1. The self-organizing consciousness.Pierre Perruchet & Annie Vinter - 2002 - Behavioral and Brain Sciences 25 (3):297-388.
    We propose that the isomorphism generally observed between the representations composing our momentary phenomenal experience and the structure of the world is the end-product of a progressive organization that emerges thanks to elementary associative processes that take our conscious representations themselves as the stuff on which they operate, a thesis that we summarize in the concept of Self-Organizing Consciousness (SOC). Key Words: Associative learning; automatism; consciousness; development; implicit learning; incubation; language; mental representation; perception; phenomenal experience.
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    Is there an implicit level of representation?Annie Vinter & Pierre Perruchet - 1994 - Behavioral and Brain Sciences 17 (4):730-731.
  3. Implicit learning shapes new conscious percepts and representations.Pierre Perruchet, Annie Vinter & J. Gallego - 1997 - Psychonomic Bulletin and Review 4:43-48.
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    The self-organizing consciousness as an alternative model of the mind.Pierre Perruchet & Annie Vinter - 2002 - Behavioral and Brain Sciences 25 (3):360-380.
    Through the concept of self-organizing consciousness (SOC), we posit that the dynamic of the mind stems from the recurrent interplay between the properties of conscious experiences and the properties of the world, hence making it unnecessary to postulate the existence of an unconscious mental level. In contrast, arguments are provided by commentators for the need for a functional level of organization located between the neural and the conscious. Other commentaries challenge us concerning the ability of our model to account for (...)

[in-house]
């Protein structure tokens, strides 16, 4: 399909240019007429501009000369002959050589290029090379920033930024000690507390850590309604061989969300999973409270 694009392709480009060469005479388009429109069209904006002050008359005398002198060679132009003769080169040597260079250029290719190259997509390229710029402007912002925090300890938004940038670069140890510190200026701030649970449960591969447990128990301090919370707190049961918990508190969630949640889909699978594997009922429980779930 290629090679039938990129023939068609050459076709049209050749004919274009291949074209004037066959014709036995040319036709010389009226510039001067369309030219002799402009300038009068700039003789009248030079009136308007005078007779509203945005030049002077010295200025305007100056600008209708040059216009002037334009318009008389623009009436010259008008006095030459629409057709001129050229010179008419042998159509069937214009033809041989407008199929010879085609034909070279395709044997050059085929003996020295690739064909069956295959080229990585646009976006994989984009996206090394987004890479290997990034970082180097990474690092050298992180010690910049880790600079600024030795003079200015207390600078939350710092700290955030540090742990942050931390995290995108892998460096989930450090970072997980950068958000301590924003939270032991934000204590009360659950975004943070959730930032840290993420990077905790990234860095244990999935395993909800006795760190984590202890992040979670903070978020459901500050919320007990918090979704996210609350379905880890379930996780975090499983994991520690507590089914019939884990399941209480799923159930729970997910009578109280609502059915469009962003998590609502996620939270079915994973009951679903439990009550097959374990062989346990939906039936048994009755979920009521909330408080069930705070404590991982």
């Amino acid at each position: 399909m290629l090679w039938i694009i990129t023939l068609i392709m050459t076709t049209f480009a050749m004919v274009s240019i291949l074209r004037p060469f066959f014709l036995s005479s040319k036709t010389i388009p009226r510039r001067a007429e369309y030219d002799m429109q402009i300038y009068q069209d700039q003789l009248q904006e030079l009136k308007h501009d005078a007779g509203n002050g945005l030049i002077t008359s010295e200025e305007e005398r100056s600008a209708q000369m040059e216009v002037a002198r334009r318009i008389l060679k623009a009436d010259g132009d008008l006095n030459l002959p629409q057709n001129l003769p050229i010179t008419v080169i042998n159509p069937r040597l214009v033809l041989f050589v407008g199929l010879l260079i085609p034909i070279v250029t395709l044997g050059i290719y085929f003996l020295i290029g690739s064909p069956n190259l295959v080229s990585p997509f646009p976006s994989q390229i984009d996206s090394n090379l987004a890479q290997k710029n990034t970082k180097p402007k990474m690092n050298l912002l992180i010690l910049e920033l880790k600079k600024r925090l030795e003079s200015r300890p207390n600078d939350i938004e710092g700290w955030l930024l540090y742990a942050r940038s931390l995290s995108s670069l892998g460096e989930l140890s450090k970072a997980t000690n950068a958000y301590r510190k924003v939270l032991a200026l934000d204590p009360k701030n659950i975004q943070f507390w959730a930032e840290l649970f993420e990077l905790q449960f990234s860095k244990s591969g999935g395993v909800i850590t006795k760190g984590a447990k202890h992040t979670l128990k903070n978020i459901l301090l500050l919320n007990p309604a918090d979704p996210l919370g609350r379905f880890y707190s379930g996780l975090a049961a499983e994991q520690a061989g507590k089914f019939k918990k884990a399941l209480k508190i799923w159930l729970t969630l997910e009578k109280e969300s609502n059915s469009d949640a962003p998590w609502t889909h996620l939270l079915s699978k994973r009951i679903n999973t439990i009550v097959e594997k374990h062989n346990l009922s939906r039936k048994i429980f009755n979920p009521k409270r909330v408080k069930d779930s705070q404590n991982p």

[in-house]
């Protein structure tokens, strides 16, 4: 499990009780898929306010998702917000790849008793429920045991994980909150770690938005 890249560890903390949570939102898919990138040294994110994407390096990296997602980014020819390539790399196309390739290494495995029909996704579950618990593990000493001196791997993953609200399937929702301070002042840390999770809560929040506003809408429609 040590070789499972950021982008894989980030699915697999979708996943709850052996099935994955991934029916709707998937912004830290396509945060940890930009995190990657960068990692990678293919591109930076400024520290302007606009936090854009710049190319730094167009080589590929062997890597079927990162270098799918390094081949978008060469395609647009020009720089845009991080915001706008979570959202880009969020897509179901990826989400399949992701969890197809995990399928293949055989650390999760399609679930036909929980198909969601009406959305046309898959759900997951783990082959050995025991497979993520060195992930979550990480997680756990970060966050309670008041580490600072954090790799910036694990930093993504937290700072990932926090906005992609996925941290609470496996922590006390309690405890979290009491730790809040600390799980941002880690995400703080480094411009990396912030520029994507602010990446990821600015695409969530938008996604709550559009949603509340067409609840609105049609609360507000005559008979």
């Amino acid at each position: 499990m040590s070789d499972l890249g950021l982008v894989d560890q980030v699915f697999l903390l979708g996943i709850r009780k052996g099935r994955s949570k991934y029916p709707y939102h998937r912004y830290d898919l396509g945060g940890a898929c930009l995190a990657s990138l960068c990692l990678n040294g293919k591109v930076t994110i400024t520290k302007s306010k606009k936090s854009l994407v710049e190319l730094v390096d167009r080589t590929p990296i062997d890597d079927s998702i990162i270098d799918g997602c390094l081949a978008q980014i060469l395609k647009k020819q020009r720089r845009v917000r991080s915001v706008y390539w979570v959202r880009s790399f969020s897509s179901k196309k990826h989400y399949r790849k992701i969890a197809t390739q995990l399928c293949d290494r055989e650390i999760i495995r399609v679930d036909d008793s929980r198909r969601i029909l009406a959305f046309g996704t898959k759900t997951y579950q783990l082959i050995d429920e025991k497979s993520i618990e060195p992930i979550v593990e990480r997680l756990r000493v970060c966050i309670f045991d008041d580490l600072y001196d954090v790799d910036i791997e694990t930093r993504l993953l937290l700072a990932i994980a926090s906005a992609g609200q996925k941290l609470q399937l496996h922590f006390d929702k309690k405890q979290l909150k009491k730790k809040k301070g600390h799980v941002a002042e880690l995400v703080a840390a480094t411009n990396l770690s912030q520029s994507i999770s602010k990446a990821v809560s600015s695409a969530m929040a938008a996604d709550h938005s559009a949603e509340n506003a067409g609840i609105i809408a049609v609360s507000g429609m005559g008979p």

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  5. Linking learning and consciousness: The self-organizing consciousness (SOC) model.Pierre Perruchet & Annie Vinter - 2003 - In Axel Cleeremans (ed.), The Unity of Consciousness. Oxford University Press.
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    What about consciousness during learning?Annie Vinter & Pierre Perruchet - 1999 - Behavioral and Brain Sciences 22 (1):173-173.
    Though we fully agree that unconscious processing produces explicit representations that form the conscious phenomenal experience of the subject, identifying phenomenal experience with stable patterns of activation in a PDP network seriously limits O'Brien & Opie's thesis. They fail to recognize the constructive role of consciousness during the learning episode itself, reducing consciousness to a resulting outcome of the learning episode. We illustrate how consciousness can guide and shape the formation of increasingly structured representations of the world by presenting a (...)
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    Feature creation as a byproduct of attentional processing.Pierre Perruchet & Annie Vinter - 1998 - Behavioral and Brain Sciences 21 (1):33-34.
    Attributing the creation of new features to categorization requirements implies that the exemplars displayed are correctly assigned to their category. This constraint limits the scope of Schyns et al.'s proposal to supervised learning. We present data suggesting that this constraint is unwarranted and we argue that feature creation is better thought of as a byproduct of the attentional, on-line processing of incoming information.
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